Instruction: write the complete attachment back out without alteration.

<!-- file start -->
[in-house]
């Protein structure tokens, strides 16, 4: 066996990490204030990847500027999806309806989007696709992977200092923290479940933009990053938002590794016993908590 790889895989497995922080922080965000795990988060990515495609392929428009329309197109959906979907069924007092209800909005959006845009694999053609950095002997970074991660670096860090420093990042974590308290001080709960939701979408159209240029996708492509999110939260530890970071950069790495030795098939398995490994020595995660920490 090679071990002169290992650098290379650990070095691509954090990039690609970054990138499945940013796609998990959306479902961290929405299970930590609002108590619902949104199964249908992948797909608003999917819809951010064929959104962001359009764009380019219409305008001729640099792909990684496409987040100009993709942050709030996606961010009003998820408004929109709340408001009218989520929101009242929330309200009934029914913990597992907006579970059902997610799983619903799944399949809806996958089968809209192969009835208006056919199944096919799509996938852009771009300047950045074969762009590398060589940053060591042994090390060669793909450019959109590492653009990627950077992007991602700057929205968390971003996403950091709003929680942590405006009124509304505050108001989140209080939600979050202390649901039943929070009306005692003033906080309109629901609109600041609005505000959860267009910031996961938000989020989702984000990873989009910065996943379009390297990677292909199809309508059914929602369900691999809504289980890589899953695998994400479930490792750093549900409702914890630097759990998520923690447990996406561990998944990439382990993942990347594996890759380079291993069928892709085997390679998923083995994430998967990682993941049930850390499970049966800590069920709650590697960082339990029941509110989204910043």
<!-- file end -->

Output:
[in-house]
């Protein structure tokens, strides 16, 4: 066996990490204030990847500027999806309806989007696709992977200092923290479940933009990053938002590794016993908590 790889895989497995922080922080965000795990988060990515495609392929428009329309197109959906979907069924007092209800909005959006845009694999053609950095002997970074991660670096860090420093990042974590308290001080709960939701979408159209240029996708492509999110939260530890970071950069790495030795098939398995490994020595995660920490 090679071990002169290992650098290379650990070095691509954090990039690609970054990138499945940013796609998990959306479902961290929405299970930590609002108590619902949104199964249908992948797909608003999917819809951010064929959104962001359009764009380019219409305008001729640099792909990684496409987040100009993709942050709030996606961010009003998820408004929109709340408001009218989520929101009242929330309200009934029914913990597992907006579970059902997610799983619903799944399949809806996958089968809209192969009835208006056919199944096919799509996938852009771009300047950045074969762009590398060589940053060591042994090390060669793909450019959109590492653009990627950077992007991602700057929205968390971003996403950091709003929680942590405006009124509304505050108001989140209080939600979050202390649901039943929070009306005692003033906080309109629901609109600041609005505000959860267009910031996961938000989020989702984000990873989009910065996943379009390297990677292909199809309508059914929602369900691999809504289980890589899953695998994400479930490792750093549900409702914890630097759990998520923690447990996406561990998944990439382990993942990347594996890759380079291993069928892709085997390679998923083995994430998967990682993941049930850390499970049966800590069920709650590697960082339990029941509110989204910043």